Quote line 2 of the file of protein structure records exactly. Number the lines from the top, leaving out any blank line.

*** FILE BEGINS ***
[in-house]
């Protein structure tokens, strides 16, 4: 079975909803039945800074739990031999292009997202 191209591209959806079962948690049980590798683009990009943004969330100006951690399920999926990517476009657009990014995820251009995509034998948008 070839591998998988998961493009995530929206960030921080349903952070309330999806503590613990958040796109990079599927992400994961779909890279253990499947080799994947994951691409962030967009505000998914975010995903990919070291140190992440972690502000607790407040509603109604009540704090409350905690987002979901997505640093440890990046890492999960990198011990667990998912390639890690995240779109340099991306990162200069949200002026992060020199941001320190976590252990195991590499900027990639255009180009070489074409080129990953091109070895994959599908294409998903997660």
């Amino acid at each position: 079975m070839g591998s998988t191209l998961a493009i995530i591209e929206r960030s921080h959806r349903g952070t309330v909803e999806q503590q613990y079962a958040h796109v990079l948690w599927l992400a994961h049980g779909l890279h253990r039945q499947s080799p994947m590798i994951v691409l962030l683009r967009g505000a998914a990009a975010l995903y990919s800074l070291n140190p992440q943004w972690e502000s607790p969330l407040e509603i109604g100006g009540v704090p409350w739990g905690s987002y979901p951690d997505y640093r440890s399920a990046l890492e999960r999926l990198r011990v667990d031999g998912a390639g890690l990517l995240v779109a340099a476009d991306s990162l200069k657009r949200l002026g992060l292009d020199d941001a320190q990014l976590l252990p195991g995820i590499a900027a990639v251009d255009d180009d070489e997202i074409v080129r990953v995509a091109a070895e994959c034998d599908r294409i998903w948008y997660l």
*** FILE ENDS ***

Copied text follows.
């Protein structure tokens, strides 16, 4: 079975909803039945800074739990031999292009997202 191209591209959806079962948690049980590798683009990009943004969330100006951690399920999926990517476009657009990014995820251009995509034998948008 070839591998998988998961493009995530929206960030921080349903952070309330999806503590613990958040796109990079599927992400994961779909890279253990499947080799994947994951691409962030967009505000998914975010995903990919070291140190992440972690502000607790407040509603109604009540704090409350905690987002979901997505640093440890990046890492999960990198011990667990998912390639890690995240779109340099991306990162200069949200002026992060020199941001320190976590252990195991590499900027990639255009180009070489074409080129990953091109070895994959599908294409998903997660």